TAIWAN - Poultry sales in Taiwan have fallen sharply since the first outbreak of avian influenza.
While geese have been hit by the virus, so too have sales of all poultry in the country but there are concerns that supplies may be tight for the New Year.
New avian flu strains H5N2 and H5N8 have so far led to the culling of more than 40,000 geese and ducks in Taiwan, according to Channel News Asia on 14 January. Of the 86 poultry farms being tested, 39 have been confirmed with infected poultry.
While most of the infected poultry are geese, sales of poultry – including chicken – are taking a hit.
One of the chicken vendors said sales have dropped by 80 per cent.
Since the outbreak of new avian flu strains H5N2 and H5N8, many Taiwanese have stopped buying poultry. The demand for poultry, however, could rebound very quickly ahead of the Lunar New Year, if the spread of the avian influenza can be contained within a month, as the Council of Agriculture (COA) has vowed.
However, that has raised concerns about a possible supply shortage since it takes about three months to raise a goose before it is ready for slaughter.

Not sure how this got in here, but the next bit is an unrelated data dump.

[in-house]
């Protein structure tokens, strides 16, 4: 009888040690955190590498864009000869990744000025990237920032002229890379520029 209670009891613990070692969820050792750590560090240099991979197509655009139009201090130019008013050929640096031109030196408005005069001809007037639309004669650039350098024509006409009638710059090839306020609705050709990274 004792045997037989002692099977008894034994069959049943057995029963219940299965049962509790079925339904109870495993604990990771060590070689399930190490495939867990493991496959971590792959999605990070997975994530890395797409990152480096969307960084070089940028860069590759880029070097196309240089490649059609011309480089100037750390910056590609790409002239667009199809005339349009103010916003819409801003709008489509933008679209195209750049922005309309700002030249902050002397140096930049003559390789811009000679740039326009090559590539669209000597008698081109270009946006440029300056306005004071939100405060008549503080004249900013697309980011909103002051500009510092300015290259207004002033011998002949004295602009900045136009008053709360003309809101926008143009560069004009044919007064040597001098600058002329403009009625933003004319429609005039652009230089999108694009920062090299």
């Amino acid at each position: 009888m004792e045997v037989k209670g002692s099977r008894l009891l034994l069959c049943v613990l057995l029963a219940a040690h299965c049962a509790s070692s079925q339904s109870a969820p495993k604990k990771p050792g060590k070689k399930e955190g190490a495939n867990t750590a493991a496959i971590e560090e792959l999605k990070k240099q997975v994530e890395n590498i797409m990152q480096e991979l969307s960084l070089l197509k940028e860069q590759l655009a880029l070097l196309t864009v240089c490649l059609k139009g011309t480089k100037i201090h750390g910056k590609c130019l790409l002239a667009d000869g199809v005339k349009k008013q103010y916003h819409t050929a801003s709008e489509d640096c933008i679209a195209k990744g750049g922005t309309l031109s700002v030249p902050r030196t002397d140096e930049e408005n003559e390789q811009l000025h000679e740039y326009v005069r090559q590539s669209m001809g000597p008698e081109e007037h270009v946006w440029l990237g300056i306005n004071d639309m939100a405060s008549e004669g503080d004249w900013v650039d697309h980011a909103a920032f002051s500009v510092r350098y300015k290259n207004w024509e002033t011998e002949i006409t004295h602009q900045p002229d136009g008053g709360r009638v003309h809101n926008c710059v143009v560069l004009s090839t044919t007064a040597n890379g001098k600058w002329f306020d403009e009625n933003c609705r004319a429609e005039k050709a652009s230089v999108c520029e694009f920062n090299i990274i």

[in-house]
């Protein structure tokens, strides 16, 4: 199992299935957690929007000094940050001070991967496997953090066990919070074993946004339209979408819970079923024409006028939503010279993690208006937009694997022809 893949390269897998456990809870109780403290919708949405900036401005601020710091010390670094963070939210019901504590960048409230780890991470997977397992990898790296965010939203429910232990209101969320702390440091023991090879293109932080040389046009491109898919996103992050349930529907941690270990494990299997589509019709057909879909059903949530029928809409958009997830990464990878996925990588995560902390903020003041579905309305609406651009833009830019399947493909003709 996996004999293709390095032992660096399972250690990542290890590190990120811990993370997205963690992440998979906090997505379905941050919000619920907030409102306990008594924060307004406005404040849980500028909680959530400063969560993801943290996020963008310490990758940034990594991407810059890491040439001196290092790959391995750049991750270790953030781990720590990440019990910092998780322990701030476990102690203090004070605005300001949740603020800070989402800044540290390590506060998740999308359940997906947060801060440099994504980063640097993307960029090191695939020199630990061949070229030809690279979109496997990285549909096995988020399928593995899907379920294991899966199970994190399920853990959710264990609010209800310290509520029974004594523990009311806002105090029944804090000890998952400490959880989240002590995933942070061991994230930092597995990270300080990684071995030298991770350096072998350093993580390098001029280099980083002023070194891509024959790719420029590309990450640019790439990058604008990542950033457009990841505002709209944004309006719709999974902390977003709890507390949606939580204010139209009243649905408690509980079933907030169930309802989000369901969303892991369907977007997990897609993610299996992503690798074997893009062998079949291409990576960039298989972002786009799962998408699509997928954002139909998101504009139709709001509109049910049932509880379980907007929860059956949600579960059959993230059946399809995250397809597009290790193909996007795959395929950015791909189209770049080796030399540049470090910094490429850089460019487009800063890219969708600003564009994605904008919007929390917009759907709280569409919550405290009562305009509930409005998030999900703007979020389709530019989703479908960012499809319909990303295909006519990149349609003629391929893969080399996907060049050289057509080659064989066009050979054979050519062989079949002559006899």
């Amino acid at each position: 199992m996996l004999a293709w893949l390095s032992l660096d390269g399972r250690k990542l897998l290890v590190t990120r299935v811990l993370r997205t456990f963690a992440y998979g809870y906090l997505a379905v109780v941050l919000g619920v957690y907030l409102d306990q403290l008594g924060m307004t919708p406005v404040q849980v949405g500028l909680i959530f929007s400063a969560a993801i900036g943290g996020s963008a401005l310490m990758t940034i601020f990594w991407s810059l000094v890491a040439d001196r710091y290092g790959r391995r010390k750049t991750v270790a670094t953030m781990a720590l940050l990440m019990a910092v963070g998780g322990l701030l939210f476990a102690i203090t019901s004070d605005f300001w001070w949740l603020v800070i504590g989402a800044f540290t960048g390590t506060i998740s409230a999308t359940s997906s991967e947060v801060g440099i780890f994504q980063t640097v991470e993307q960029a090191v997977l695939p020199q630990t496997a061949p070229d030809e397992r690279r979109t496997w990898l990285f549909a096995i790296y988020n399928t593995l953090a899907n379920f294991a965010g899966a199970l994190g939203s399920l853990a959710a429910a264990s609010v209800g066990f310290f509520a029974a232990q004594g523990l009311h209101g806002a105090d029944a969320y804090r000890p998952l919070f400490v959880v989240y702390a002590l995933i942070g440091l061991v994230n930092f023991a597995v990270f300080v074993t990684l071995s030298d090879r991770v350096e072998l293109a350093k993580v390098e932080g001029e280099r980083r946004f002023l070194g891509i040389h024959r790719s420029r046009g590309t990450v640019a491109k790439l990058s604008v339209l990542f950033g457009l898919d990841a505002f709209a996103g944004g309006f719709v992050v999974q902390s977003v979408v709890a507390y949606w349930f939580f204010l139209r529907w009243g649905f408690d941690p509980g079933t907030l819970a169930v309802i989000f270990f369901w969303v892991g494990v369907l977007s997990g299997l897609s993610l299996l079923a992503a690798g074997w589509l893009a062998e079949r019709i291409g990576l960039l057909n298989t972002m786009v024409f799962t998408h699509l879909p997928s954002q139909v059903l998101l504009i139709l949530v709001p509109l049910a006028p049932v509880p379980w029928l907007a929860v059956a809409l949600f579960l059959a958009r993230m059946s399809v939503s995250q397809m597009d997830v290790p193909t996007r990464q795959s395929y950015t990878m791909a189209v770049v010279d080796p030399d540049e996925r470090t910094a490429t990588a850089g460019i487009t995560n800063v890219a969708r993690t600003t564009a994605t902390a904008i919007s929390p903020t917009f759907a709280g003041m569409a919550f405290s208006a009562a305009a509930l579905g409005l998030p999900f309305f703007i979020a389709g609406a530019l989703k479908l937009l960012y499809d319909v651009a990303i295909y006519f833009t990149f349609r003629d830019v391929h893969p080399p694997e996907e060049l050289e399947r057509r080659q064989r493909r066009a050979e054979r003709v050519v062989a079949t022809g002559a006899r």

More than 100,000 infected geese and ducks have died or have been culled since the outbreak. Another 240,000 are being tested for H5 strains. If the final results show that they are all infected, more than 10 per cent of Taiwan's 1.77 million geese would need to be destroyed.
Consumer demand for geese during the Lunar New Year holidays is regularly around 300,000 to 400,000 birds, three times the average monthly consumption. This sounds like a big number, but officials involved in the sector said the actual impact would still be limited and manageable.
Ju Ching Cheng, the deputy director of COA's Animal Department Industry, said: "We slaughtered 300 million chickens a year, 5.5 million geese and 30 million ducks. Overall poultry supply should be sufficient."
Last week, reports Channel News Asia, more than 120,000 chickens infected with H5N2 virus were culled in Pingtung of southern Taiwan. Agricultural officials said the culling would not affect Taiwan's chicken supply since those were raised for egg production only, and the virus was a low-pathogenic strain, which is different from the new H5N2 found in geese and ducks.
Authorities said the new strain could be a hybrid of H5N8 and H5N2 strains, which were found in South Korea last year, and the H5N2 subtype discovered four years ago in China's northeastern Jilin Province.
TheMeatSite News Desk